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Extending Enhancing childrens learning

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Introduction

INTRODUCTION For activity one I have chosen to observe four children aged 3-5 years playing in the role-play area of the nursery, which we have at present set up as a restaurant. For activity two, I am observing a group of five children at outside play. The curriculum documents we use within the setting to guide our planning is the Curriculum guidance for the foundation stage (QCA /DFEE, 2000). With the role- play area within the nursery, I observed the children throughout the day at play. With the outdoor play area, the children go out to play in the morning, after lunch and in the afternoon. For the activities, I have made holistic plans showing how the activities will cover all areas of development. For plans, see appendix A & B. ACTIVITY 1 For my first activity, I was observing the children in the role-play restaurant. For my observation, I will be observing four children aged between three and five years, all the children I am observing have no additional needs. The role- play area of the setting is open throughout the day with the children being able to access the area as and when they wish. ...read more.

Middle

ACTIVITY 2 I chose the outside play area as the second activity to observe. The activity was bats, balls, climbing frame and the parachute, the children have access to the outside play throughout the day as shown in Appendix B. This activity also promotes a holistic approach to development. The children I am observing for this activity are aged between three and five years with one child having English as an additional language. The planning for outside play for that particular day was coordination skills. This fits in to our planning with the Foundation stage profile by physical and emotionally developing children in activities requiring hand eye coordination (QCA/DFEE, 2000, p 114) and mathematically showing an interest in shape and space by playing with shapes or making arrangements with objects (QCA/DFEE, 2000, p 78). This activity should also meet the stepping-stone for language and literacy, by getting the children to respond to simple instructions (QCA/DFEE, 2000, p 50). In addition, use isolated words and phrases and or gestures to communicate with those well known to them (QCA/DFEE, 2000, p 54) this will be beneficial to all the children but especially the child with English as a second language. ...read more.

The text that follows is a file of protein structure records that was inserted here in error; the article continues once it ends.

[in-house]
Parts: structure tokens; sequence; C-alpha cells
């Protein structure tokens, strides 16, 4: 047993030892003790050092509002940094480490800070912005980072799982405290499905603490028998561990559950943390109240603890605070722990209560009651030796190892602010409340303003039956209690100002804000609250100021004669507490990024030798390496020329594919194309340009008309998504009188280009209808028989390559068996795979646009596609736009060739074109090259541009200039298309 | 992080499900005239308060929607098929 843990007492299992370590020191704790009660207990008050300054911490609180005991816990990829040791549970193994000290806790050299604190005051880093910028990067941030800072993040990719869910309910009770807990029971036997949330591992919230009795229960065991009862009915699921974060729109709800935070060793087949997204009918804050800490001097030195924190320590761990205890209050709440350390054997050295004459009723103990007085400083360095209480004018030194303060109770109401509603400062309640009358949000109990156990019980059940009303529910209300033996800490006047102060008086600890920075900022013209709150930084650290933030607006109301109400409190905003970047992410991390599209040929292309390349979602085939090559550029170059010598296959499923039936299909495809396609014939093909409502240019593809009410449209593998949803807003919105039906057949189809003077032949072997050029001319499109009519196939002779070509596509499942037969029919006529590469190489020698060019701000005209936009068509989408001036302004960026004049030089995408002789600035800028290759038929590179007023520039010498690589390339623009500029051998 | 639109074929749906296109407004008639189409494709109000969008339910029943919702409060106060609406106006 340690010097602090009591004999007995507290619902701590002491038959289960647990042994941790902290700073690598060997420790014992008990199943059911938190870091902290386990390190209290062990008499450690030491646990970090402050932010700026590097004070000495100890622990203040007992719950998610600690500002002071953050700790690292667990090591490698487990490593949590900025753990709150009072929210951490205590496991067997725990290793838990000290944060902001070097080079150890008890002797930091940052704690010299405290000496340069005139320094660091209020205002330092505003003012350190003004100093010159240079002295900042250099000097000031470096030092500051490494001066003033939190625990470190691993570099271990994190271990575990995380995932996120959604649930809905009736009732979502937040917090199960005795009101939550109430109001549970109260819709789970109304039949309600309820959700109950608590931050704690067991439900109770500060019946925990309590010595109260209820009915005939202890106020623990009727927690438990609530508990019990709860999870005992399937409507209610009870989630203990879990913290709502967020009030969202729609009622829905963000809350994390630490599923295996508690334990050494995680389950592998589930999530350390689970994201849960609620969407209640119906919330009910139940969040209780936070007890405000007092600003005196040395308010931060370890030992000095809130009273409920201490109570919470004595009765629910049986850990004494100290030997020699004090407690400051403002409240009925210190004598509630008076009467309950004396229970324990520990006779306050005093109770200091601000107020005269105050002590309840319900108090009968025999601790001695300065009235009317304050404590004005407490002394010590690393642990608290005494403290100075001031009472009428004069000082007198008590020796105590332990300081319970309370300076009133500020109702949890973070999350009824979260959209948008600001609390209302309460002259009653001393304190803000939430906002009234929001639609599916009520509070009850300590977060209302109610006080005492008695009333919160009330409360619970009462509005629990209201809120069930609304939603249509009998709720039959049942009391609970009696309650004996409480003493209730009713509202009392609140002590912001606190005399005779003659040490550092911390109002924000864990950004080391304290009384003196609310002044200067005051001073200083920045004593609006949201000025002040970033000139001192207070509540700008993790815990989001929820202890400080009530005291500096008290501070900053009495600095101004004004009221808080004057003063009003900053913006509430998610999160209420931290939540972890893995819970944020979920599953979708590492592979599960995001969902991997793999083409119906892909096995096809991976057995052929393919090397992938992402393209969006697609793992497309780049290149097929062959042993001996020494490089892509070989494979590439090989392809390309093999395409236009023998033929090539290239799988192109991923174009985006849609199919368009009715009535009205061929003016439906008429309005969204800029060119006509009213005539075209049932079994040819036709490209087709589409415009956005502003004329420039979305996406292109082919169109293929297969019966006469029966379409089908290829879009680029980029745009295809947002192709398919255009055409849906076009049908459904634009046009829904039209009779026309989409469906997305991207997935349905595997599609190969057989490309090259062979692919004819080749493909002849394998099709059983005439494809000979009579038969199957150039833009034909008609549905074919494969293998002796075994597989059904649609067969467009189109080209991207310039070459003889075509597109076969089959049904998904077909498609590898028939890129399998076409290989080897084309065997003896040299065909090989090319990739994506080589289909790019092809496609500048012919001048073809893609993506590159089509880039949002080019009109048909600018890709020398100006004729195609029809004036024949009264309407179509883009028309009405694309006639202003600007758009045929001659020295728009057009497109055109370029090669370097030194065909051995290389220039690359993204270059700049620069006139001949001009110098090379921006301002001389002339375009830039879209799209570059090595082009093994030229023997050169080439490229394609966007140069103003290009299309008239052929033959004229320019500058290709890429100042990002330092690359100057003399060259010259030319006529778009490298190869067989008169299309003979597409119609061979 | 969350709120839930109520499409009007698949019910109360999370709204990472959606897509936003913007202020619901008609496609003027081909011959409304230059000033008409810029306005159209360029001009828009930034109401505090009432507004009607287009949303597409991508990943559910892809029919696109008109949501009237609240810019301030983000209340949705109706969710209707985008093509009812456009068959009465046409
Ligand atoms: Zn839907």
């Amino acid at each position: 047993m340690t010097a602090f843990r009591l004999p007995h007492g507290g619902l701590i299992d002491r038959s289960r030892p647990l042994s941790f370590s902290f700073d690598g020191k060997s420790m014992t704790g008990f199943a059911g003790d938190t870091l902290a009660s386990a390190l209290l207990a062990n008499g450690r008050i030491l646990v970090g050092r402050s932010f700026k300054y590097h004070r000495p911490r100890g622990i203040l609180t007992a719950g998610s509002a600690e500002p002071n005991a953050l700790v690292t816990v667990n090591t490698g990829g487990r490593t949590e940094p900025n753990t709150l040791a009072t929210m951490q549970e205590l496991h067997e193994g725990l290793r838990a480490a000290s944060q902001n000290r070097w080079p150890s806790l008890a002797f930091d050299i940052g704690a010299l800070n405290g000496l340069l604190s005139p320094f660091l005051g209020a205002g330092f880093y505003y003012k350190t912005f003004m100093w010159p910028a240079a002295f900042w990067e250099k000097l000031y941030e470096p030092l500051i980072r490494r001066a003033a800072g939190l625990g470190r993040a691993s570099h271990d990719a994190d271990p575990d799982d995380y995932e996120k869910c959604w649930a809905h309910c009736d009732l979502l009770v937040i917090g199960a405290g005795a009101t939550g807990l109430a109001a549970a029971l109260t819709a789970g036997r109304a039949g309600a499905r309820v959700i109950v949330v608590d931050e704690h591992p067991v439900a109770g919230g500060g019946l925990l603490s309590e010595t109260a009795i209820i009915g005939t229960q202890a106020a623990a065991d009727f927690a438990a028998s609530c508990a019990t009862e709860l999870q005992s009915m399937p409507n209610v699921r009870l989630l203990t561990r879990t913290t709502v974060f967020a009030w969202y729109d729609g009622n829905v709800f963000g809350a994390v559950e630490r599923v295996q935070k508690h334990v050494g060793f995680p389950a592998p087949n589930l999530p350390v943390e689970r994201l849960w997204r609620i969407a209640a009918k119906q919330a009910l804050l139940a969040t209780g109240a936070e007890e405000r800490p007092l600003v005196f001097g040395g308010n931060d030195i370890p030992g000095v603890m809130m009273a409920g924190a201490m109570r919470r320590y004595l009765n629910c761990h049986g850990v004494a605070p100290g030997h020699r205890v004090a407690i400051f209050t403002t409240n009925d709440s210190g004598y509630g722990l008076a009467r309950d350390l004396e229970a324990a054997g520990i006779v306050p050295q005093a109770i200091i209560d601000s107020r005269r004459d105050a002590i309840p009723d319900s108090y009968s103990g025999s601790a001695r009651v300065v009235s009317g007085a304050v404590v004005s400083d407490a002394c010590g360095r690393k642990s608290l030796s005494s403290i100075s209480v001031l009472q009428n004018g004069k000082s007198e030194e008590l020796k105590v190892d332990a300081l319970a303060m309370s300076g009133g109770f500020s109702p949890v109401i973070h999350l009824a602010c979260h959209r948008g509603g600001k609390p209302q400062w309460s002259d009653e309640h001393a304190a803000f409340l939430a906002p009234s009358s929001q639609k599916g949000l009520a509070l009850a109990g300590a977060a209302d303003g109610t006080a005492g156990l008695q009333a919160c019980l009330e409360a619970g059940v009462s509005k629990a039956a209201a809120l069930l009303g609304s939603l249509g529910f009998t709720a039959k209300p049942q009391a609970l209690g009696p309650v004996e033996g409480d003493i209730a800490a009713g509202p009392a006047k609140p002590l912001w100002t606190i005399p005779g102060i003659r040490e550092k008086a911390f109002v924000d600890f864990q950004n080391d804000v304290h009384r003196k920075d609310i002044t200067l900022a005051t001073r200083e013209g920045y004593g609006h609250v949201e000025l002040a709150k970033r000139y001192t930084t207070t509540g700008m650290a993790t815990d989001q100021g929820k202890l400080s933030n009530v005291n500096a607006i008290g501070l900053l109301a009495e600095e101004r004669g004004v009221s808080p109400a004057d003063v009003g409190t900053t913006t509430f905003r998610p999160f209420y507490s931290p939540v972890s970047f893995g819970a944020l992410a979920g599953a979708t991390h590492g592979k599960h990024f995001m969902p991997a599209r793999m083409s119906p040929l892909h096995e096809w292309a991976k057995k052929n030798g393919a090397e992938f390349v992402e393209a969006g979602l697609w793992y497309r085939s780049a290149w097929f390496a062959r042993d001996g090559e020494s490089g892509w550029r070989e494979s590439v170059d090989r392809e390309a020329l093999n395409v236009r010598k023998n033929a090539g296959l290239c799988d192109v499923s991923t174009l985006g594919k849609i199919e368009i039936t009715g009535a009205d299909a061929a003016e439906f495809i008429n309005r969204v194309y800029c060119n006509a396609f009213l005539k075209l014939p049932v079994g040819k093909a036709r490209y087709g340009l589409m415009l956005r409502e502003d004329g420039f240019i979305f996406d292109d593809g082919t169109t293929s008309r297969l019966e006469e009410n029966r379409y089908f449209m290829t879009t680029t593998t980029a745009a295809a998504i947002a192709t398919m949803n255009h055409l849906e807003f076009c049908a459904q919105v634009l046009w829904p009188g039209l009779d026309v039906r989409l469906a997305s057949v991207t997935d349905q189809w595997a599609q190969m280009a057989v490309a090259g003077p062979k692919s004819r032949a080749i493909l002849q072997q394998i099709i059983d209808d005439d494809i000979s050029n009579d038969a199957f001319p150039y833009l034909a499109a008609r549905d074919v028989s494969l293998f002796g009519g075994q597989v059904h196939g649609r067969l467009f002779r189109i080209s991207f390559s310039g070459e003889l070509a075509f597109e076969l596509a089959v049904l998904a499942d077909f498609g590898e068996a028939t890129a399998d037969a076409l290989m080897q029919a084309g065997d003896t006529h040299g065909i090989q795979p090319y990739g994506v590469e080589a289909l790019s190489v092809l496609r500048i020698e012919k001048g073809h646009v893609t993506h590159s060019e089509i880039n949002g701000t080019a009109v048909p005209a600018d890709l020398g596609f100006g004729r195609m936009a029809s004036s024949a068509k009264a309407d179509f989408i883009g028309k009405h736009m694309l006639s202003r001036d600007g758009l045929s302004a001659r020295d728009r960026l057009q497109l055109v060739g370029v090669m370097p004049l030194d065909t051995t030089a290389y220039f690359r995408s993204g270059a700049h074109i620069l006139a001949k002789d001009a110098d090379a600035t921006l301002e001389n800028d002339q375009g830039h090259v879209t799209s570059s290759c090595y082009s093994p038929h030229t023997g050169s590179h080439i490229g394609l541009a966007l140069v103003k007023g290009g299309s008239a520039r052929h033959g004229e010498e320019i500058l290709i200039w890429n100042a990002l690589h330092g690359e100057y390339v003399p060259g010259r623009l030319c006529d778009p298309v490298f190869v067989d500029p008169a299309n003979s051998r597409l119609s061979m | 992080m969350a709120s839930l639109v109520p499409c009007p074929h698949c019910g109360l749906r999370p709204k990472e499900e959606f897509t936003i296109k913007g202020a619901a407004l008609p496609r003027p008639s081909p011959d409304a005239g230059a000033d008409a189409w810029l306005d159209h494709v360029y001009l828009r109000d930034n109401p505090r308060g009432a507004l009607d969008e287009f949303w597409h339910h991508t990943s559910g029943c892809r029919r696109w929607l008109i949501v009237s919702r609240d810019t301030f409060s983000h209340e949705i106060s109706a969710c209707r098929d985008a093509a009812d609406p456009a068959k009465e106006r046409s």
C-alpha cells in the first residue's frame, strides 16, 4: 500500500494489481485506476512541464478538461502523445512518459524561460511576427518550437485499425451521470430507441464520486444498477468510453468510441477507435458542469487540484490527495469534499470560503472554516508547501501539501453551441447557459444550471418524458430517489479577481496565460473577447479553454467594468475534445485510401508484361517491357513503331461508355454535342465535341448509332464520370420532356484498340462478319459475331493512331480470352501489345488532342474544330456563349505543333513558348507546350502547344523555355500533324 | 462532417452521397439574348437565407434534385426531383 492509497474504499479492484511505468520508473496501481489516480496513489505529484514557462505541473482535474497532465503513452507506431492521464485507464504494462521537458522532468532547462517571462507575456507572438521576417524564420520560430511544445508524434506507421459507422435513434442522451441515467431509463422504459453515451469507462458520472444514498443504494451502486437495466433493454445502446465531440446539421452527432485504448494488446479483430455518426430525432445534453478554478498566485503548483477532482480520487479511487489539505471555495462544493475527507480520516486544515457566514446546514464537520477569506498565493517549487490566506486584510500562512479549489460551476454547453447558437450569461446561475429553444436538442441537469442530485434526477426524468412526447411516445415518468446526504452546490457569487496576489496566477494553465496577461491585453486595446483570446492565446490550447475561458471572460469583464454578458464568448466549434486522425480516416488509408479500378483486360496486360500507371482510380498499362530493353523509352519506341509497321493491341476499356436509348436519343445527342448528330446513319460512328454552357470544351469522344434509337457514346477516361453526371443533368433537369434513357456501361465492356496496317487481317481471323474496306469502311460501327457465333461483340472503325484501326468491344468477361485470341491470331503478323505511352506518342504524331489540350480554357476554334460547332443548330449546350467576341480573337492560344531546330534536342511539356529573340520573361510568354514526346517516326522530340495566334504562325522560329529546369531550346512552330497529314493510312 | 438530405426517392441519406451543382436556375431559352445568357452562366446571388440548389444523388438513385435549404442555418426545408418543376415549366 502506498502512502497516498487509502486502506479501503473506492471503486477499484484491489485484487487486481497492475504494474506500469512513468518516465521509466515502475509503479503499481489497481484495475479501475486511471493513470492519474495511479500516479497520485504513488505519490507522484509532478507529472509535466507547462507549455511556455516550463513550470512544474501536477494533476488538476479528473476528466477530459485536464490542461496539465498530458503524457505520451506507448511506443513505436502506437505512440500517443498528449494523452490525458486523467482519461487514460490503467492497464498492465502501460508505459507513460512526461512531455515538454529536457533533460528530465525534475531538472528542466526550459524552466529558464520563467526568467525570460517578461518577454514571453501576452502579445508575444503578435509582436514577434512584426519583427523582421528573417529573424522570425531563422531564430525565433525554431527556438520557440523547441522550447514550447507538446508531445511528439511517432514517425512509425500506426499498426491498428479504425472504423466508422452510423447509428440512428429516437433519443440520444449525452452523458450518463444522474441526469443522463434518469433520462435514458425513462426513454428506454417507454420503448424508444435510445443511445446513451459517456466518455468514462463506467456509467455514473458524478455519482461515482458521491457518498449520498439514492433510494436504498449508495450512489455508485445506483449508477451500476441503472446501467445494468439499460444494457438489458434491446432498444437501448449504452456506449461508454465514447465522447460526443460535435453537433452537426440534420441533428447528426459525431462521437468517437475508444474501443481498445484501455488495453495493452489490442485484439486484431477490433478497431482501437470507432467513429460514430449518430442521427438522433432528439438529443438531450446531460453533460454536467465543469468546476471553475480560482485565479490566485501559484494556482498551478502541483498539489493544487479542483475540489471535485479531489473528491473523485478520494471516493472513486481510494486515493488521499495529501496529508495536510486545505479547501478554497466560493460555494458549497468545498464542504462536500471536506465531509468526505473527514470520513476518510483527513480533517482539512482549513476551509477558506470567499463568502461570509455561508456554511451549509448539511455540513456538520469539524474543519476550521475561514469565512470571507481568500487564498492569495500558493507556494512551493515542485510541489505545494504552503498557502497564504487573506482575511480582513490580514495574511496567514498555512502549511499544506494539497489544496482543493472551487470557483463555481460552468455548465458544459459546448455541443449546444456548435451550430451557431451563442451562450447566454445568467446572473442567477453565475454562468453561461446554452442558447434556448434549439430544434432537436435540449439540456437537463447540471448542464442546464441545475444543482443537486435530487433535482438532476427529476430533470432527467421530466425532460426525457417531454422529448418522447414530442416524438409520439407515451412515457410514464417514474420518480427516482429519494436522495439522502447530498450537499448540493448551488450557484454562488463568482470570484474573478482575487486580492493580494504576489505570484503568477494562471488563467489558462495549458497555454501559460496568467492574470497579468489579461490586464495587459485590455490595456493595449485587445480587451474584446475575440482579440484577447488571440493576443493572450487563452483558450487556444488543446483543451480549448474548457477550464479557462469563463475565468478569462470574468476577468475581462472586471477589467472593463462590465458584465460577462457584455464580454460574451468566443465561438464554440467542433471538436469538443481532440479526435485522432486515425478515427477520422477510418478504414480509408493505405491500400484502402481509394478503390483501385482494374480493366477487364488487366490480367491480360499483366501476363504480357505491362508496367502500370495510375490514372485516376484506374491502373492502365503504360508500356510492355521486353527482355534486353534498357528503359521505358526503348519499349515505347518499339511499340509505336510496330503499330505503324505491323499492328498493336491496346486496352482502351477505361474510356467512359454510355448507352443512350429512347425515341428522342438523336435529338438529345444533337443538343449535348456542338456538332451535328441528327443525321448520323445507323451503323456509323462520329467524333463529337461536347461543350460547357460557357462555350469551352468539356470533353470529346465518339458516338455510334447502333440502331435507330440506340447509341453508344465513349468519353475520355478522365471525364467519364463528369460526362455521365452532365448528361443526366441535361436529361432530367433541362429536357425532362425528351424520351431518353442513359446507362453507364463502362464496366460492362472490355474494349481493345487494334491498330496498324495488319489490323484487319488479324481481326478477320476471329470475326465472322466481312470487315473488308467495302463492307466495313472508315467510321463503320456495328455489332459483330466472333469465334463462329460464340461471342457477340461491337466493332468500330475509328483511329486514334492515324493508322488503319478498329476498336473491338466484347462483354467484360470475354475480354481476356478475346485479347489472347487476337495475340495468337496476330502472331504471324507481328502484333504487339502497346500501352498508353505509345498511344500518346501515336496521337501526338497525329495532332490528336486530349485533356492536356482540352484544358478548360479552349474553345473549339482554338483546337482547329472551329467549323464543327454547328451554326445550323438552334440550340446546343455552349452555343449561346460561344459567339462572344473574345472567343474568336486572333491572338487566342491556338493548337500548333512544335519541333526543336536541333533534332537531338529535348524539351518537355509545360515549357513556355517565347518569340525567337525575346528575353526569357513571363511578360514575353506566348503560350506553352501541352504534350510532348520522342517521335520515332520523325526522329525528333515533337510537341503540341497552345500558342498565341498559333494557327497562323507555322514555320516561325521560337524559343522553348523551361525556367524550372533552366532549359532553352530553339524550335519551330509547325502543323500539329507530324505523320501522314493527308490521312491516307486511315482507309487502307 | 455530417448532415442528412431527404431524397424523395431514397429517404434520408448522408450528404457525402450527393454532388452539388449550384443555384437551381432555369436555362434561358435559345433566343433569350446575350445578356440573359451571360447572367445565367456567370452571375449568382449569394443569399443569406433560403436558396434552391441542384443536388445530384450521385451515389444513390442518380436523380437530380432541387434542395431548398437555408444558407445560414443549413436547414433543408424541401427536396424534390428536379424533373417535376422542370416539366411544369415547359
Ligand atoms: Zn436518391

Conclusion

I would like to identify and break down barriers to why certain parents are not becoming involved in their child's development this could be due to language, barriers, lack of confidence and many other factors. Ways to include parents in supporting their children's learning could be multi language information, informal coffee mornings and an open door policy. Any ways to encourage parental involvement must be developed as children's learning can only be extended from the home to the setting if we interact together. CONCLUSION Through participating in the two activities, I have learnt the importance of allowing the children to explore and question at their own pace. I feel that the children learnt the need to work co-operatively together to meet the end task. The two activities have made me aware that activities that are carried out to cover a specific area for example physical development, cover a wide range of development areas and can be extended to become a more holistic activity. I would certainly like to develop parental involvement in our setting as I see parents as educators as our aim is to include more parents when we are doing themed work. I would also like to identify barriers to why certain parents are not getting involved like language barriers, after all children's learning can only be extended from the home to the setting if we interact together. ...read more.

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